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Barbara L. Jouette, Attorney, P.C.
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Failure to pay child support may result in imprisonment

As some Texas parents may know, setting up child support is an important part of divorce. Helping a custodial parent care for the child is court ordered and requires due diligence. However, sometimes child support is not forthcoming, and the judicial order is abandoned. This may lead to various penalties and imprisonment.

The number of parents nationwide who have been imprisoned for not paying child support is unknown, but some states do tally the number. In South Carolina, 12.5 percent of incarcerated individuals in 2009 were jailed for refusing to pay court-ordered child support. New Jersey placed electronic devices on 1,800 individuals while Georgia put 3,500 non-paying parents in jail.

If the custodial parent is receiving public funding, the paying parent is obligated to not only pay child support but also pay back the public assistance funds. This might compound the problem. In addition, for many parents who fail to pay, officials have the ability to garnish up to 65 percent of wages and tax refunds and suspend both drivers and other licenses until the support payments are received.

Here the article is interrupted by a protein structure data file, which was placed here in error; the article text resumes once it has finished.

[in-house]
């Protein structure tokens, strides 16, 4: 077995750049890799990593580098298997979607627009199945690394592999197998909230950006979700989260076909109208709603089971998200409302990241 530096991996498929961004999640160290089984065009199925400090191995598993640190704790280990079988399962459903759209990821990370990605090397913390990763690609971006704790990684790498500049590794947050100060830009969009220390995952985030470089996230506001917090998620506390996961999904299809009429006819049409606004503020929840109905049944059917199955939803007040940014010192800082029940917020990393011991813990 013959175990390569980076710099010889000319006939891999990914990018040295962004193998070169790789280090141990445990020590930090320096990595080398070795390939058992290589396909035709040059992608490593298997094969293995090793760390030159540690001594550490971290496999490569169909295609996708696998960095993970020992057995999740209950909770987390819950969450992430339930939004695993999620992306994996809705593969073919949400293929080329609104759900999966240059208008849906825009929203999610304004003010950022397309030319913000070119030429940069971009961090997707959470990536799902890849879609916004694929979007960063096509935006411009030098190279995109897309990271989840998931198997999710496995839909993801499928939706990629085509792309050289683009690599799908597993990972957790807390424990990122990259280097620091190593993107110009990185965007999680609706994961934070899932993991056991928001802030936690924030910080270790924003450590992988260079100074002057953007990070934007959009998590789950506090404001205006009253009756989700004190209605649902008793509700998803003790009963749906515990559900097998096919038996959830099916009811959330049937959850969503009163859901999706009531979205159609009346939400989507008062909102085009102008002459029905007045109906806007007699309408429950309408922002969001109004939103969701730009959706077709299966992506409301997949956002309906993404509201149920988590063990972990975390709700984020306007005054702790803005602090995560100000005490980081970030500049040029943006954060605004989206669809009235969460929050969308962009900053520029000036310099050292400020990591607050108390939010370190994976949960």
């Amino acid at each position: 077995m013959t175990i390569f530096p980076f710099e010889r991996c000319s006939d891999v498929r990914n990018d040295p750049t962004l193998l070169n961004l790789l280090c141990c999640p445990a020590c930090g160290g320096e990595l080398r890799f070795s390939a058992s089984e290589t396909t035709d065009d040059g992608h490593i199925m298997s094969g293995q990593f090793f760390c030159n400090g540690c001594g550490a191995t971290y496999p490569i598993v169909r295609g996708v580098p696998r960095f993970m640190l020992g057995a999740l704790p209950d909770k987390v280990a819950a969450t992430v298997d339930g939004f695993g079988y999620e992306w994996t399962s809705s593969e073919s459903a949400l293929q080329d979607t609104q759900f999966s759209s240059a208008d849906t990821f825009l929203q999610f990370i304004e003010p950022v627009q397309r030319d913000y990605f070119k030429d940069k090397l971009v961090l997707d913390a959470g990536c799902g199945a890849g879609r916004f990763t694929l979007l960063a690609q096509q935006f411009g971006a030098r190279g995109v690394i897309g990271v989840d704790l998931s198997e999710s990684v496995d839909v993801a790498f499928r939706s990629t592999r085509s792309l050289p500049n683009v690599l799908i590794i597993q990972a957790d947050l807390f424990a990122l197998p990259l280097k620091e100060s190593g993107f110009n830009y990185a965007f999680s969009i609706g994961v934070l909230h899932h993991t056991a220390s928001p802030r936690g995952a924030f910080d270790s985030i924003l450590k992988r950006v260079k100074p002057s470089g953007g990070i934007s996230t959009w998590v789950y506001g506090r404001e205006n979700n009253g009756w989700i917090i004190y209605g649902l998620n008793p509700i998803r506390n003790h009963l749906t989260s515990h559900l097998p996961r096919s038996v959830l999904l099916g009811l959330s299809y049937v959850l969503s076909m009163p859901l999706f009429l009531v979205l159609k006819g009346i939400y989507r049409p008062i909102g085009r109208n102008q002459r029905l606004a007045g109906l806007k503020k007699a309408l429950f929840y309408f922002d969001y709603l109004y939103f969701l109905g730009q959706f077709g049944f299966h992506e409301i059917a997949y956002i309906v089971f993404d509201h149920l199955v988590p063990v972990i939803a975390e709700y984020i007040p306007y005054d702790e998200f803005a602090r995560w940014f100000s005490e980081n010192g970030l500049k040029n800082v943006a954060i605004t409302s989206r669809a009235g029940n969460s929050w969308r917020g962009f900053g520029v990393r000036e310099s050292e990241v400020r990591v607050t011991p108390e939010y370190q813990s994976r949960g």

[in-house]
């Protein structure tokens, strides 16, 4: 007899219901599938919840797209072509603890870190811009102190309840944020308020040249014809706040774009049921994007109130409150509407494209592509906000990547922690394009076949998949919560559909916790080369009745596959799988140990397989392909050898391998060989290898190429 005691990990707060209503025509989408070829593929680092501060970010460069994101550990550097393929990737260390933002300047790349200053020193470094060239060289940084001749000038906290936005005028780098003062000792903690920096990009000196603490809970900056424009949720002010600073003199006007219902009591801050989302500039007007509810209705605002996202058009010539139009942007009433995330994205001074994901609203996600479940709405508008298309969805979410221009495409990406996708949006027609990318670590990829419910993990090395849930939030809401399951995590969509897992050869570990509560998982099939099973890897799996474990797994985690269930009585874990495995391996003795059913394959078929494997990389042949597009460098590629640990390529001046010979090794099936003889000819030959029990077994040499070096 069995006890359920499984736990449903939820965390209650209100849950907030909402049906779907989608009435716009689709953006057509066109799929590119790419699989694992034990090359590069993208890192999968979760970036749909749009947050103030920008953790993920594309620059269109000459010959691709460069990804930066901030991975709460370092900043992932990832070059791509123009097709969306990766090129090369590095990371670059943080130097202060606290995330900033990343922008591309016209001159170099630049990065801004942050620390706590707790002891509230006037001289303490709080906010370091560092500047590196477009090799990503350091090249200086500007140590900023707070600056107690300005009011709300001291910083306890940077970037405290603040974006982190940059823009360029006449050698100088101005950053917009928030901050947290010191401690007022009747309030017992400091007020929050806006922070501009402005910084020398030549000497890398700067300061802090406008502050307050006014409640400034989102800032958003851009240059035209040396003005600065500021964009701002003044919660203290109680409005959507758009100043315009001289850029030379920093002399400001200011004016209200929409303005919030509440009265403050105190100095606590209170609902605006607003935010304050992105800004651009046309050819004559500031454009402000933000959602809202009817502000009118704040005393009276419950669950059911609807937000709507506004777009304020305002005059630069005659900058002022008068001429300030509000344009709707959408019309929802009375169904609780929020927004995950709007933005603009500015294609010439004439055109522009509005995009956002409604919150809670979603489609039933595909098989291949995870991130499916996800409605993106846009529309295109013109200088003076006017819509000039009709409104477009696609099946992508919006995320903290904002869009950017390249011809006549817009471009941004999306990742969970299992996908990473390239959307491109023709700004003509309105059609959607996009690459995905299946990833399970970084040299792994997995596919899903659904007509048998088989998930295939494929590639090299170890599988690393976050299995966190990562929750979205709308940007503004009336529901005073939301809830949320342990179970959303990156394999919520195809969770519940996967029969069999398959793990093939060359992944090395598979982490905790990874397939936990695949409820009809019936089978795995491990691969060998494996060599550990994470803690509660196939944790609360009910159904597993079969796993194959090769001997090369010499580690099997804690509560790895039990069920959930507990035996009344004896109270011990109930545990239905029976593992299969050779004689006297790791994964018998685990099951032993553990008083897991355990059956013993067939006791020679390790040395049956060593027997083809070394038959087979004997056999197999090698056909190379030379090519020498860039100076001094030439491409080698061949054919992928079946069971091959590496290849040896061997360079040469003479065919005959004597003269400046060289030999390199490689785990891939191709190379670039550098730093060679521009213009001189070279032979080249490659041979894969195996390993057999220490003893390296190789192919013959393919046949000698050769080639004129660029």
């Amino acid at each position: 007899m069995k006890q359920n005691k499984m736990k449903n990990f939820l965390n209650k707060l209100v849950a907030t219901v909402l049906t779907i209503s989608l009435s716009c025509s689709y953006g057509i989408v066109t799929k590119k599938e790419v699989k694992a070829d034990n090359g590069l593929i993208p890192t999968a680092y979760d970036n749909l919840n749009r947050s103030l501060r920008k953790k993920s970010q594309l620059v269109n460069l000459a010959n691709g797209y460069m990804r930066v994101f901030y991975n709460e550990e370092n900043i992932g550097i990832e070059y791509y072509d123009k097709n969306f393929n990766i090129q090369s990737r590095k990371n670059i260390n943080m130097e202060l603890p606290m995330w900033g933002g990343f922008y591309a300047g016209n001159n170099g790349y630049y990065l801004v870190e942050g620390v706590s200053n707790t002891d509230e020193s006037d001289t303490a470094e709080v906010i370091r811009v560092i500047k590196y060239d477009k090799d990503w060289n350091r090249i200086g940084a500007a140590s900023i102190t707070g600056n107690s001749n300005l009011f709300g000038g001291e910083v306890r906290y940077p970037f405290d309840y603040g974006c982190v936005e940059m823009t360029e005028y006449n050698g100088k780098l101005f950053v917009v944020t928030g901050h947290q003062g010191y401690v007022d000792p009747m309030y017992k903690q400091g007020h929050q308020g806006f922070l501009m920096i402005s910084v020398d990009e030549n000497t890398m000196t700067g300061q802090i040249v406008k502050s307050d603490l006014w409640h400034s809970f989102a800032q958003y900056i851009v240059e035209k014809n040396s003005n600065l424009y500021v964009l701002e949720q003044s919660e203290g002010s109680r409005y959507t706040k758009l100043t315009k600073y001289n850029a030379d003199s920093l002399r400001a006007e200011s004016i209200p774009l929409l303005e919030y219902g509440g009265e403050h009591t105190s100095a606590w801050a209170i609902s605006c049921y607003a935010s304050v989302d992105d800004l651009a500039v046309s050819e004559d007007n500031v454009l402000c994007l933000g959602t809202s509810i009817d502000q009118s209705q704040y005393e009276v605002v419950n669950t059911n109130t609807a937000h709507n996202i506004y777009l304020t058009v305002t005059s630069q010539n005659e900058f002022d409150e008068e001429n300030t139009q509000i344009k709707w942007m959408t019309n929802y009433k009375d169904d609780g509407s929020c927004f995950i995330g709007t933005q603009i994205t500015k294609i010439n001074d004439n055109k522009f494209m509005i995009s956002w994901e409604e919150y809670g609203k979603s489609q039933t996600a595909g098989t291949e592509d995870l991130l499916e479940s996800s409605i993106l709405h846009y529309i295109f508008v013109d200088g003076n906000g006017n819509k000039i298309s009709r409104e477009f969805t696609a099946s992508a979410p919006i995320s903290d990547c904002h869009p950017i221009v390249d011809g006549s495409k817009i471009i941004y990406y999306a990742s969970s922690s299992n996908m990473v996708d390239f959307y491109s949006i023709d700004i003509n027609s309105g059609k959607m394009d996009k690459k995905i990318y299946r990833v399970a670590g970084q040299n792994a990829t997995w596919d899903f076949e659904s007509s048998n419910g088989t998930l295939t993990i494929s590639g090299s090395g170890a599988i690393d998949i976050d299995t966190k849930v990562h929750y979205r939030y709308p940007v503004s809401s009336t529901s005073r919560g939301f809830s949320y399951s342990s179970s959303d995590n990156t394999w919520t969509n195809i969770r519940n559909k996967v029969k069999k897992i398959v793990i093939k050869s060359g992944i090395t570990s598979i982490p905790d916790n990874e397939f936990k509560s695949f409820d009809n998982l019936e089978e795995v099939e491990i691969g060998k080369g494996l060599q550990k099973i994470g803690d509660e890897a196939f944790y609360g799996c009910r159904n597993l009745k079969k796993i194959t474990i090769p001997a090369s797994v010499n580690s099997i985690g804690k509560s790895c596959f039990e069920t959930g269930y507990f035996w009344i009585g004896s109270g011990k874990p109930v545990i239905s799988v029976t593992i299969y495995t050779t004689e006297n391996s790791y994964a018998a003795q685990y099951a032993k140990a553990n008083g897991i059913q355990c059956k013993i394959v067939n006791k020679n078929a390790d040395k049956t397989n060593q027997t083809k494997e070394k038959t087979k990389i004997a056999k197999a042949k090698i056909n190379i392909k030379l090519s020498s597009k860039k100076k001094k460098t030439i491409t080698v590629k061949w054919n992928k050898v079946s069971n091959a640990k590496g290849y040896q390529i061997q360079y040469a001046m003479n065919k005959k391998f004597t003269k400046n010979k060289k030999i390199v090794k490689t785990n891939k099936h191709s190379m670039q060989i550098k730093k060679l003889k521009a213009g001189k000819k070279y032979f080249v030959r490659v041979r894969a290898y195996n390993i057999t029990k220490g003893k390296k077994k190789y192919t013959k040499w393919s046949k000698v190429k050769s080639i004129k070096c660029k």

In some cases, parents who pay support have a limited amount of time after leaving jail to pay child support in full. If this does not happen, the parent may be returned to jail. According to some authorities, this forms a cycle of poverty and imprisonment. The debate continues over whether the use of jail time is an appropriate way to force parents to meet child support obligations.

If a parent is unable to pay the amount of child support the court ordered, he or she may benefit from speaking with an attorney. The attorney may review the support order and ask the court for a modification based on the individual's income and lack of funds.

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